FELINE abscesses are common feline wounds encountered in small animal practice and occur when bacteria are inoculated into the skin.
An abscess is a localized accumulation of pus. There are several factors that put cats in situations that increase the risk of acquiring an injury that can lead to an abscess. These risk factors include: intact male cats permitted to roam outdoors, multi-cat households, and presence of feral cat populations.
In addition, certain patient characteristics may predispose a cat to abscess development. These include immunosuppression from medications, feline leukemia virus (FeLV) infection, feline immunodeficiency virus (FIV) infection, diabetes mellitus, and chronic kidney failure. Abscesses form when a causative bacterium is inoculated into the skin. This occurs from bite wounds, trauma, or spread through blood from another location to the skin.
Bite wounds from cat fights are the most common cause of abscess. It is known that healthy cat mouths contain several types of infective bacteria. Traumatic injury from foreign objects such as a stick or wire may also introduce bacteria into the skin, causing formation of an abscess. For cat bite abscesses, cats are commonly presented for a rapidly appearing painful swelling.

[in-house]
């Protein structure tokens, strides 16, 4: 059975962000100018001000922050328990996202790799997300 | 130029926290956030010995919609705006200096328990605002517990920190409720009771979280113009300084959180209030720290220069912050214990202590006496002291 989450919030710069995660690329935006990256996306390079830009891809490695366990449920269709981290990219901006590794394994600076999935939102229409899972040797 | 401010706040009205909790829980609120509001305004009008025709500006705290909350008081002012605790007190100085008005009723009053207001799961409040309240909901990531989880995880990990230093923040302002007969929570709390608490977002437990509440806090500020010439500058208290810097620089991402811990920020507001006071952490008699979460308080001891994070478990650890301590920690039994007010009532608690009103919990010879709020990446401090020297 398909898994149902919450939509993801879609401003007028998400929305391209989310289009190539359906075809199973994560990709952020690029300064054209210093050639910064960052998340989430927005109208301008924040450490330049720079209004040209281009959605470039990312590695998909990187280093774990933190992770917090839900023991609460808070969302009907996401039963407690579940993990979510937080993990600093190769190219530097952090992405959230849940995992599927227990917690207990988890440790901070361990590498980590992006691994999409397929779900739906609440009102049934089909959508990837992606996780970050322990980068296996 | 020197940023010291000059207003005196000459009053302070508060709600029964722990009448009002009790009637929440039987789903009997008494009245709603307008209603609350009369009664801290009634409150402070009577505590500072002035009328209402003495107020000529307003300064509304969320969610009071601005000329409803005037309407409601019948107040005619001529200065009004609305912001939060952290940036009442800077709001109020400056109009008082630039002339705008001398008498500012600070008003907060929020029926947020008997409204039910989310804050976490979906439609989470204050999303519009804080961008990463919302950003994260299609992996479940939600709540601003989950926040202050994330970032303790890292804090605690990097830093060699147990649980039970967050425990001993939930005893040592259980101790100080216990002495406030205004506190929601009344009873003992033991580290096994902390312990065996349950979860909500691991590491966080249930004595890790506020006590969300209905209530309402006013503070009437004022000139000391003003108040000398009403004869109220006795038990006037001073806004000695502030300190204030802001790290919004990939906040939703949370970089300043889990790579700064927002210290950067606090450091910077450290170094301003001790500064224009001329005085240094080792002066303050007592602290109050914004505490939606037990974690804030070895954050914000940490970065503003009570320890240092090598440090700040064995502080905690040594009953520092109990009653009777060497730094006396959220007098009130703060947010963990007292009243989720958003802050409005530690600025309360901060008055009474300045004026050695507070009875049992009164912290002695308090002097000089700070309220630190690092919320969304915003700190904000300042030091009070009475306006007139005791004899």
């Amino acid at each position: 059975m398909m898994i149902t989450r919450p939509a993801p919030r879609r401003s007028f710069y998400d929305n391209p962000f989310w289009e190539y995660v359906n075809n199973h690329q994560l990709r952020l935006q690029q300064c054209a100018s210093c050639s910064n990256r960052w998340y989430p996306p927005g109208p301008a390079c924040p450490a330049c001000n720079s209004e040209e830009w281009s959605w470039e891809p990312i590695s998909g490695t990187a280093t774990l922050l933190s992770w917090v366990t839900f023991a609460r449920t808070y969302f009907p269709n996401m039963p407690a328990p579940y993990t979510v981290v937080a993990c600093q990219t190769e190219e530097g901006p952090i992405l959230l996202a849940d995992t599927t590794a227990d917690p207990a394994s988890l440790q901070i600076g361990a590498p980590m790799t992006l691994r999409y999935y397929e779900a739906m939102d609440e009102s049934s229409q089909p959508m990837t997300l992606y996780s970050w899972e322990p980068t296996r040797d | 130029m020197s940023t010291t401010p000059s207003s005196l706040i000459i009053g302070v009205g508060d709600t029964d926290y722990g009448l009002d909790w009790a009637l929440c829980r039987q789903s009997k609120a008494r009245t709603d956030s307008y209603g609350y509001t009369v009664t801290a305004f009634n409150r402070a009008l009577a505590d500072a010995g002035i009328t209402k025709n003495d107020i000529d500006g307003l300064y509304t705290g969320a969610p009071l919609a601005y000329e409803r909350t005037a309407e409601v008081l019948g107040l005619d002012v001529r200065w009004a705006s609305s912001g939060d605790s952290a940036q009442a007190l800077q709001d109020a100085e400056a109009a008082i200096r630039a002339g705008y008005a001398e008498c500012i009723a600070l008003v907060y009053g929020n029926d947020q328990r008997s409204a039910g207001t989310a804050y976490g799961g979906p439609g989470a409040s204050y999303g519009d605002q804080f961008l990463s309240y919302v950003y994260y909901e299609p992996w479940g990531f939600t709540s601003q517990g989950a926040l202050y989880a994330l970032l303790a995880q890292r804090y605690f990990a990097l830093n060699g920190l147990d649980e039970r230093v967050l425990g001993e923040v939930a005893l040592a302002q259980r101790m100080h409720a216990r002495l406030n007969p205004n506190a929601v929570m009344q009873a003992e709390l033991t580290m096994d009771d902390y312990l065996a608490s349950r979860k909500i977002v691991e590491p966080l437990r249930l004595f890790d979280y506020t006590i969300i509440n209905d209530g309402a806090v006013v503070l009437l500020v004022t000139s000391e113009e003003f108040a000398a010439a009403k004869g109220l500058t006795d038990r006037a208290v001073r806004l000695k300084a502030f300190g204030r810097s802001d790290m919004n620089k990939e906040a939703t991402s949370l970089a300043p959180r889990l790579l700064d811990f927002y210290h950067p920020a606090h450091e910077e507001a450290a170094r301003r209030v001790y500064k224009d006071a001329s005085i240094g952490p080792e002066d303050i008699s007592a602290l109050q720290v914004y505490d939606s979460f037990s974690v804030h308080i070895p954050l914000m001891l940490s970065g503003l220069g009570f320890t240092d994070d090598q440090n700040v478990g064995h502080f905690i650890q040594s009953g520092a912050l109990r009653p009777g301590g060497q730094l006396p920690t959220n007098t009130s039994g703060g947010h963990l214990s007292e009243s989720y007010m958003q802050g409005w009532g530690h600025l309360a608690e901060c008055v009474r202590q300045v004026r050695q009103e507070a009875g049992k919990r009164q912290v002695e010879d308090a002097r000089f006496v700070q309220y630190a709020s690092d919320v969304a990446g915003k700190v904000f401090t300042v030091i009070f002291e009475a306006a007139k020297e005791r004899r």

Abscesses often occur under the fur on the abdomen, face, neck, tail, shoulder, and limbs; sites commonly bitten during fighting. Abscesses are characterised by swelling, pain, heat, and a purulent, malodorous discharge if ruptured. Abscesses illicit an inflammatory response, so signs include fever, lethargy, loss of appetite, hiding, aggression and limping.
Minor surgery is typically necessary in the management of feline abscesses. Consult your veterinarian if you have concerns regarding animal health related issues.